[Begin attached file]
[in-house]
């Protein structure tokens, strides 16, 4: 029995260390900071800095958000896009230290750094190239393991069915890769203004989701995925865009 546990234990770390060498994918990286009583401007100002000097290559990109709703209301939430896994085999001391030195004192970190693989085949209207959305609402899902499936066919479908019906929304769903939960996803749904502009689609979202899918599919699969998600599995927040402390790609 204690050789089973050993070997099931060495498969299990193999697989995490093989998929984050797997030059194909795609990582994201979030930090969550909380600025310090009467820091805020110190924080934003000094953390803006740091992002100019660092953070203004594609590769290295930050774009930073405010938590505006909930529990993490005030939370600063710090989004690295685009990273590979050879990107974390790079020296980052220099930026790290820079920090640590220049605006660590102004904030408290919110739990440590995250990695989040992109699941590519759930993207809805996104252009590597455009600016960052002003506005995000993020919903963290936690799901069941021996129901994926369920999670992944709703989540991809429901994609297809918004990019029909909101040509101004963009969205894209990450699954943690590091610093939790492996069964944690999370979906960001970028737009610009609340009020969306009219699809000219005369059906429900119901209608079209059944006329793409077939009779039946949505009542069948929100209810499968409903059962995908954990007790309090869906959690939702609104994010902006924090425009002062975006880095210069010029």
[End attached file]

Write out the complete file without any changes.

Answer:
[in-house]
């Protein structure tokens, strides 16, 4: 029995260390900071800095958000896009230290750094190239393991069915890769203004989701995925865009 546990234990770390060498994918990286009583401007100002000097290559990109709703209301939430896994085999001391030195004192970190693989085949209207959305609402899902499936066919479908019906929304769903939960996803749904502009689609979202899918599919699969998600599995927040402390790609 204690050789089973050993070997099931060495498969299990193999697989995490093989998929984050797997030059194909795609990582994201979030930090969550909380600025310090009467820091805020110190924080934003000094953390803006740091992002100019660092953070203004594609590769290295930050774009930073405010938590505006909930529990993490005030939370600063710090989004690295685009990273590979050879990107974390790079020296980052220099930026790290820079920090640590220049605006660590102004904030408290919110739990440590995250990695989040992109699941590519759930993207809805996104252009590597455009600016960052002003506005995000993020919903963290936690799901069941021996129901994926369920999670992944709703989540991809429901994609297809918004990019029909909101040509101004963009969205894209990450699954943690590091610093939790492996069964944690999370979906960001970028737009610009609340009020969306009219699809000219005369059906429900119901209608079209059944006329793409077939009779039946949505009542069948929100209810499968409903059962995908954990007790309090869906959690939702609104994010902006924090425009002062975006880095210069010029």